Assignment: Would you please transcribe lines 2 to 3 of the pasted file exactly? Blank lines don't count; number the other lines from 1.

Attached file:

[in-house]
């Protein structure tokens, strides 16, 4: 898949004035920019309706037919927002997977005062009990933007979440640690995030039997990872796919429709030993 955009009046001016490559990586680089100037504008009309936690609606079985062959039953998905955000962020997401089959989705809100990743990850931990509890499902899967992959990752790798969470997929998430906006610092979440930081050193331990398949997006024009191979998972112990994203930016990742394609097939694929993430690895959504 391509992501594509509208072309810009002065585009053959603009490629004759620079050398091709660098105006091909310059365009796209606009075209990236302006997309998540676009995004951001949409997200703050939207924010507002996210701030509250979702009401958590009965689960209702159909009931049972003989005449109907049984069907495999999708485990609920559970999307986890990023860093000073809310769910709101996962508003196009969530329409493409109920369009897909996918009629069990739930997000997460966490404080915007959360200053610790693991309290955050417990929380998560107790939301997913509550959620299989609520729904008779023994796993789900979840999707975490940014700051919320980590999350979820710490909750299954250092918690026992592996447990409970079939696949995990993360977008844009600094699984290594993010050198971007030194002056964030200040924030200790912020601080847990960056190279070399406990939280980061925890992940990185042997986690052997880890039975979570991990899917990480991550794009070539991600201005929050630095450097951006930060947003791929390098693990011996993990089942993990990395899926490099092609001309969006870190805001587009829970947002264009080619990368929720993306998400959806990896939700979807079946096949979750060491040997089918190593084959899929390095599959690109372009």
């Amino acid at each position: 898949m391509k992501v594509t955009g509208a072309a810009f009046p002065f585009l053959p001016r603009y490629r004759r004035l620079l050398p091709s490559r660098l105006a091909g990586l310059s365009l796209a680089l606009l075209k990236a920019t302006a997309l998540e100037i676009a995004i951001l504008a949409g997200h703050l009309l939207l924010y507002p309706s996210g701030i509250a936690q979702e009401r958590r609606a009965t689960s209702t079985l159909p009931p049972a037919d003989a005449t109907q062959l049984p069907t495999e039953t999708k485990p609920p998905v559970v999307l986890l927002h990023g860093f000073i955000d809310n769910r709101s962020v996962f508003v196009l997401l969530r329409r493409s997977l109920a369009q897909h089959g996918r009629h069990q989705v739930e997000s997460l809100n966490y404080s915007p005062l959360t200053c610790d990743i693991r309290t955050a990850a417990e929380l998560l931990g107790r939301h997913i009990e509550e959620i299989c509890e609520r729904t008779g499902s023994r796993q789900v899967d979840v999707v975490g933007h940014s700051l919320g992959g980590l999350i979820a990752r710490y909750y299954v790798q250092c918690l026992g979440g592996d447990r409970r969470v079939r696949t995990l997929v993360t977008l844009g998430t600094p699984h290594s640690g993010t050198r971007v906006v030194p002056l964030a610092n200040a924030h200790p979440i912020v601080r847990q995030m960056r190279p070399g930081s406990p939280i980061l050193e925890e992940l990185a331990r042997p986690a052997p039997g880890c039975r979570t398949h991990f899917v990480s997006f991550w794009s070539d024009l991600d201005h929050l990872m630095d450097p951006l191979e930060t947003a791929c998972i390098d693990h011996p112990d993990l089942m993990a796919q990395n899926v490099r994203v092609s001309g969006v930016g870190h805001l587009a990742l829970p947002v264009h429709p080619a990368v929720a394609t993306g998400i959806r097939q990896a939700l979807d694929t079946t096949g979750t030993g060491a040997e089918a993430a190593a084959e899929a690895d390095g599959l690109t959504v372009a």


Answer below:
């Protein structure tokens, strides 16, 4: 898949004035920019309706037919927002997977005062009990933007979440640690995030039997990872796919429709030993 955009009046001016490559990586680089100037504008009309936690609606079985062959039953998905955000962020997401089959989705809100990743990850931990509890499902899967992959990752790798969470997929998430906006610092979440930081050193331990398949997006024009191979998972112990994203930016990742394609097939694929993430690895959504 391509992501594509509208072309810009002065585009053959603009490629004759620079050398091709660098105006091909310059365009796209606009075209990236302006997309998540676009995004951001949409997200703050939207924010507002996210701030509250979702009401958590009965689960209702159909009931049972003989005449109907049984069907495999999708485990609920559970999307986890990023860093000073809310769910709101996962508003196009969530329409493409109920369009897909996918009629069990739930997000997460966490404080915007959360200053610790693991309290955050417990929380998560107790939301997913509550959620299989609520729904008779023994796993789900979840999707975490940014700051919320980590999350979820710490909750299954250092918690026992592996447990409970079939696949995990993360977008844009600094699984290594993010050198971007030194002056964030200040924030200790912020601080847990960056190279070399406990939280980061925890992940990185042997986690052997880890039975979570991990899917990480991550794009070539991600201005929050630095450097951006930060947003791929390098693990011996993990089942993990990395899926490099092609001309969006870190805001587009829970947002264009080619990368929720993306998400959806990896939700979807079946096949979750060491040997089918190593084959899929390095599959690109372009």
């Amino acid at each position: 898949m391509k992501v594509t955009g509208a072309a810009f009046p002065f585009l053959p001016r603009y490629r004759r004035l620079l050398p091709s490559r660098l105006a091909g990586l310059s365009l796209a680089l606009l075209k990236a920019t302006a997309l998540e100037i676009a995004i951001l504008a949409g997200h703050l009309l939207l924010y507002p309706s996210g701030i509250a936690q979702e009401r958590r609606a009965t689960s209702t079985l159909p009931p049972a037919d003989a005449t109907q062959l049984p069907t495999e039953t999708k485990p609920p998905v559970v999307l986890l927002h990023g860093f000073i955000d809310n769910r709101s962020v996962f508003v196009l997401l969530r329409r493409s997977l109920a369009q897909h089959g996918r009629h069990q989705v739930e997000s997460l809100n966490y404080s915007p005062l959360t200053c610790d990743i693991r309290t955050a990850a417990e929380l998560l931990g107790r939301h997913i009990e509550e959620i299989c509890e609520r729904t008779g499902s023994r796993q789900v899967d979840v999707v975490g933007h940014s700051l919320g992959g980590l999350i979820a990752r710490y909750y299954v790798q250092c918690l026992g979440g592996d447990r409970r969470v079939r696949t995990l997929v993360t977008l844009g998430t600094p699984h290594s640690g993010t050198r971007v906006v030194p002056l964030a610092n200040a924030h200790p979440i912020v601080r847990q995030m960056r190279p070399g930081s406990p939280i980061l050193e925890e992940l990185a331990r042997p986690a052997p039997g880890c039975r979570t398949h991990f899917v990480s997006f991550w794009s070539d024009l991600d201005h929050l990872m630095d450097p951006l191979e930060t947003a791929c998972i390098d693990h011996p112990d993990l089942m993990a796919q990395n899926v490099r994203v092609s001309g969006v930016g870190h805001l587009a990742l829970p947002v264009h429709p080619a990368v929720a394609t993306g998400i959806r097939q990896a939700l979807d694929t079946t096949g979750t030993g060491a040997e089918a993430a190593a084959e899929a690895d390095g599959l690109t959504v372009a």